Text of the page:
## Finding (guessing) roots

### Task number: 3065

Let \[ P(x) = a_n x^n + a_{n-1} x^{n-1} + \cdots + a_1 x + a_0 \] be a polynomial of degree \(n\) with integer coefficients (i.e. all \(a_i\) are integers). Assume that \(P(x)\) has a rational root \(c = \frac pq\), where \(\frac pq\) is an irreducible fraction. Prove that \(a_0\) is divisible by \(p\) and \(a_n\) is divisible by \(q\).

#### Hint

Expand the equation \(P(p/q) = 0\).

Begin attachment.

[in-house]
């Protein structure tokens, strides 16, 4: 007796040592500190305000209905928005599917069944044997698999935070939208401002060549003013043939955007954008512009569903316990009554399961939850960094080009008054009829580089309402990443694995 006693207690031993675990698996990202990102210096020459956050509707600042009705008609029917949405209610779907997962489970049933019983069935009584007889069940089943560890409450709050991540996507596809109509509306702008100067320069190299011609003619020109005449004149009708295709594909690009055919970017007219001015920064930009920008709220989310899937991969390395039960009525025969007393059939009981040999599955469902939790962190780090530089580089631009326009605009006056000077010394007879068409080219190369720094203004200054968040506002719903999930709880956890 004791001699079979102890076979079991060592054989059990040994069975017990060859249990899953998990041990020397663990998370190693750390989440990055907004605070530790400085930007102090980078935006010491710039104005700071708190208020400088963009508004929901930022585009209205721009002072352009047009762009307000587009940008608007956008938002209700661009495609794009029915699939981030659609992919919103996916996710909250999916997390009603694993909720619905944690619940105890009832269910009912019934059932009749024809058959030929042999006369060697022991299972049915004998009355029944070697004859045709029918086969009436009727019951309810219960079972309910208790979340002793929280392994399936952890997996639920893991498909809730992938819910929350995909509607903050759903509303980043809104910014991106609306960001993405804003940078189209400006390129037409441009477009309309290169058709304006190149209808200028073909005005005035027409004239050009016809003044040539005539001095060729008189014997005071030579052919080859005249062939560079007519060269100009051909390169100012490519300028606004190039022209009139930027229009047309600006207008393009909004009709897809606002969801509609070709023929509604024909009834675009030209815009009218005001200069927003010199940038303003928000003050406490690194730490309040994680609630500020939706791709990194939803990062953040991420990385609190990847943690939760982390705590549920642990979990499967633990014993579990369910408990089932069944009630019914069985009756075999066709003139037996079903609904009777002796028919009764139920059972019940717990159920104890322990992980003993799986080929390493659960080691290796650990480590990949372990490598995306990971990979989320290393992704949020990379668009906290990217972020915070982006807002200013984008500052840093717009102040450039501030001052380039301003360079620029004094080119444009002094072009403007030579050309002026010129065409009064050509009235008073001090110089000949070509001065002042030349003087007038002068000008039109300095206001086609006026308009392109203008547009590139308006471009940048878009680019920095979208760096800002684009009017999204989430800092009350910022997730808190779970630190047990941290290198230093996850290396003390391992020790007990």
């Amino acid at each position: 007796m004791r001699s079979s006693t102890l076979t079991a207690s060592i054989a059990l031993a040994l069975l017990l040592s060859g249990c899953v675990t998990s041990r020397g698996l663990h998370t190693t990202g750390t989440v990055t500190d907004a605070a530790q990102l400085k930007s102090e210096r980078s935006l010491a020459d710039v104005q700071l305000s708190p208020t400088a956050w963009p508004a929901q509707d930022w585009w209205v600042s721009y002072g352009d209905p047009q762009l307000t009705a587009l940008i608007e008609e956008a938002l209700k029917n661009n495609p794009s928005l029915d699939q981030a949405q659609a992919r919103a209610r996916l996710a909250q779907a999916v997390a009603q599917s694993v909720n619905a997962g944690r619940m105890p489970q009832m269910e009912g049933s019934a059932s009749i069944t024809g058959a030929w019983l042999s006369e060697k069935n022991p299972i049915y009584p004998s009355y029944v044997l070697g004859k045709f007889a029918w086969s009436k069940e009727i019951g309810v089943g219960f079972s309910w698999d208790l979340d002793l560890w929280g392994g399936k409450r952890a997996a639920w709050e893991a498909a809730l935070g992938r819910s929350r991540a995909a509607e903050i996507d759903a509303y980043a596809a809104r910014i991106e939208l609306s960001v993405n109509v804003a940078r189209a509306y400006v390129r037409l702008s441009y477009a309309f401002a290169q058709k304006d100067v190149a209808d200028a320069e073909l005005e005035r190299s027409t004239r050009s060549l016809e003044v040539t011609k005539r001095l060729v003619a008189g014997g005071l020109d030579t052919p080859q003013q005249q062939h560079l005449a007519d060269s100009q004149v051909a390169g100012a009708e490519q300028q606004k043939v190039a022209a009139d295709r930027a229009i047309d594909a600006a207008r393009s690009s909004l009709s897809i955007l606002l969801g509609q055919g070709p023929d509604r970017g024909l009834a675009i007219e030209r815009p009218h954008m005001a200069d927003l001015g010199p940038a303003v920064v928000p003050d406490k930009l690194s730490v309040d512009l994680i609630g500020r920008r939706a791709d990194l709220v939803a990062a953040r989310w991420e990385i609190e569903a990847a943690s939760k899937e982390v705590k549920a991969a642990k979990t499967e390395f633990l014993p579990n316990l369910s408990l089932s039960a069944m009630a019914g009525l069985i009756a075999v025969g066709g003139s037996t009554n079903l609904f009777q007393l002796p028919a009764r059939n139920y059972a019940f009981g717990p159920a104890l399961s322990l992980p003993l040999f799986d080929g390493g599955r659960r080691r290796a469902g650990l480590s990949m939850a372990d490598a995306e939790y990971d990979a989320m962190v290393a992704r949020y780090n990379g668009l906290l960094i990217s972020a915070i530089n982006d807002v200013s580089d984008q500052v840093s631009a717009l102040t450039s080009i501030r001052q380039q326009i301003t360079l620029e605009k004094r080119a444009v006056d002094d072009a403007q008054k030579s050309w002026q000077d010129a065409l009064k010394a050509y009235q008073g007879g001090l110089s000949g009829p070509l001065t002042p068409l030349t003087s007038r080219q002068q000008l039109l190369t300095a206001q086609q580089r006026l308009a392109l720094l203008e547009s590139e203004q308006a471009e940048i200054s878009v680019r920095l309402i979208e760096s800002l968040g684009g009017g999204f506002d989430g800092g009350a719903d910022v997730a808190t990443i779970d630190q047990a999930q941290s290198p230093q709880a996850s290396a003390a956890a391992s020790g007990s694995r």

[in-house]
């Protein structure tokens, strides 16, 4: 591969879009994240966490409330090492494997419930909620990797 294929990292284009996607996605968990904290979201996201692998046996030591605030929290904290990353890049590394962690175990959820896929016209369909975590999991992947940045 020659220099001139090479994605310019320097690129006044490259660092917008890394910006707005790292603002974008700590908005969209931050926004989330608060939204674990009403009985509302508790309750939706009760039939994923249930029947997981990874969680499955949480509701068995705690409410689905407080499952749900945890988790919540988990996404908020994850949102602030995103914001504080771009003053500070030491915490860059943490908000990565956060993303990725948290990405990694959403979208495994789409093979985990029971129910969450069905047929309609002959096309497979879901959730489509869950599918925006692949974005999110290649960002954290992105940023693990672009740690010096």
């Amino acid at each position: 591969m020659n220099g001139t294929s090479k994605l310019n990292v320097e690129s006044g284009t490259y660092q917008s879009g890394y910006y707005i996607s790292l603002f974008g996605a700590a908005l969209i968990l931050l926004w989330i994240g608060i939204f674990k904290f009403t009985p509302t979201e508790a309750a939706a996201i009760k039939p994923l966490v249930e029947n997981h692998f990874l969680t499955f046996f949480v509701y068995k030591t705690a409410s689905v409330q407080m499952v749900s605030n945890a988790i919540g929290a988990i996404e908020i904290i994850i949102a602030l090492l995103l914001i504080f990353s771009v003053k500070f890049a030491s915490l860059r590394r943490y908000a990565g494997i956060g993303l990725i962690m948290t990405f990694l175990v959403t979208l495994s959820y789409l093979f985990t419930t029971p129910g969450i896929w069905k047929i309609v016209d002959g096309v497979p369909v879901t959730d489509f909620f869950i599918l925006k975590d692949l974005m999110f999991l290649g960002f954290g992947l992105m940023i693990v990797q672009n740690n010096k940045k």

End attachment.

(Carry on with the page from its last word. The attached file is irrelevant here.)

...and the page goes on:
#### Resolution

If we expand \(P(p/q) = 0\), we obtain \[ a_n \frac{p^n}{q^n} + a_{n-1}\frac{p^{n-1}}{q^{n-1}} + \cdots + a_1 \frac pq + a_0 = 0 \] or \[ a_n p^n + a_{n-1}p^{n-1}q + \cdots + a_1 pq^{n-1} + a_0q^n = 0. \] All terms \(a_i p^i q^{n-i}\) are divisible by \(p\) for \(i \geq 1\). So even the last term \(a_0 q^n\) is divisible by \(p\). But the values \(q^n\) are relatively prime to \(p\), because \(p/q\) is an irreducible fraction. So \(a_0\) is divisible by \(p\). Similarly we can show that \(a_n\) is divisible by \(q\).